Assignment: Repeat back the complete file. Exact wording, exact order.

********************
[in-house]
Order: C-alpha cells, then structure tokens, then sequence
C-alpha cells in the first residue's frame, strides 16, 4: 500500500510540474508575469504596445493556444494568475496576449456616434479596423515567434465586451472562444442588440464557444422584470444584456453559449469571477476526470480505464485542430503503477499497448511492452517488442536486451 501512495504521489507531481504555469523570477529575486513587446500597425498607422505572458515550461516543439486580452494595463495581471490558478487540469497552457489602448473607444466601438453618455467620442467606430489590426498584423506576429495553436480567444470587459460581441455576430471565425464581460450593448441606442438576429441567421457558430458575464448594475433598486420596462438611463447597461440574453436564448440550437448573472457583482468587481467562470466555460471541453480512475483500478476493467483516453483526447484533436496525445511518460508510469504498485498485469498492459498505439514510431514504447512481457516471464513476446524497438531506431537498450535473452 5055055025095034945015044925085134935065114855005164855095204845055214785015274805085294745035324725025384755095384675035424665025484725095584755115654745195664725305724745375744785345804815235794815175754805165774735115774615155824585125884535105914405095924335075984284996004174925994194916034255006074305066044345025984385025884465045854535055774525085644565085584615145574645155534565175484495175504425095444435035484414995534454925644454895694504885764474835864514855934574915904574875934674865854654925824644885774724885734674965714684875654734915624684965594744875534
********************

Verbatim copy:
[in-house]
Order: C-alpha cells, then structure tokens, then sequence
C-alpha cells in the first residue's frame, strides 16, 4: 500500500510540474508575469504596445493556444494568475496576449456616434479596423515567434465586451472562444442588440464557444422584470444584456453559449469571477476526470480505464485542430503503477499497448511492452517488442536486451 501512495504521489507531481504555469523570477529575486513587446500597425498607422505572458515550461516543439486580452494595463495581471490558478487540469497552457489602448473607444466601438453618455467620442467606430489590426498584423506576429495553436480567444470587459460581441455576430471565425464581460450593448441606442438576429441567421457558430458575464448594475433598486420596462438611463447597461440574453436564448440550437448573472457583482468587481467562470466555460471541453480512475483500478476493467483516453483526447484533436496525445511518460508510469504498485498485469498492459498505439514510431514504447512481457516471464513476446524497438531506431537498450535473452 5055055025095034945015044925085134935065114855005164855095204845055214785015274805085294745035324725025384755095384675035424665025484725095584755115654745195664725305724745375744785345804815235794815175754805165774735115774615155824585125884535105914405095924335075984284996004174925994194916034255006074305066044345025984385025884465045854535055774525085644565085584615145574645155534565175484495175504425095444435035484414995534454925644454895694504885764474835864514855934574915904574875934674865854654925824644885774724885734674965714684875654734915624684965594744875534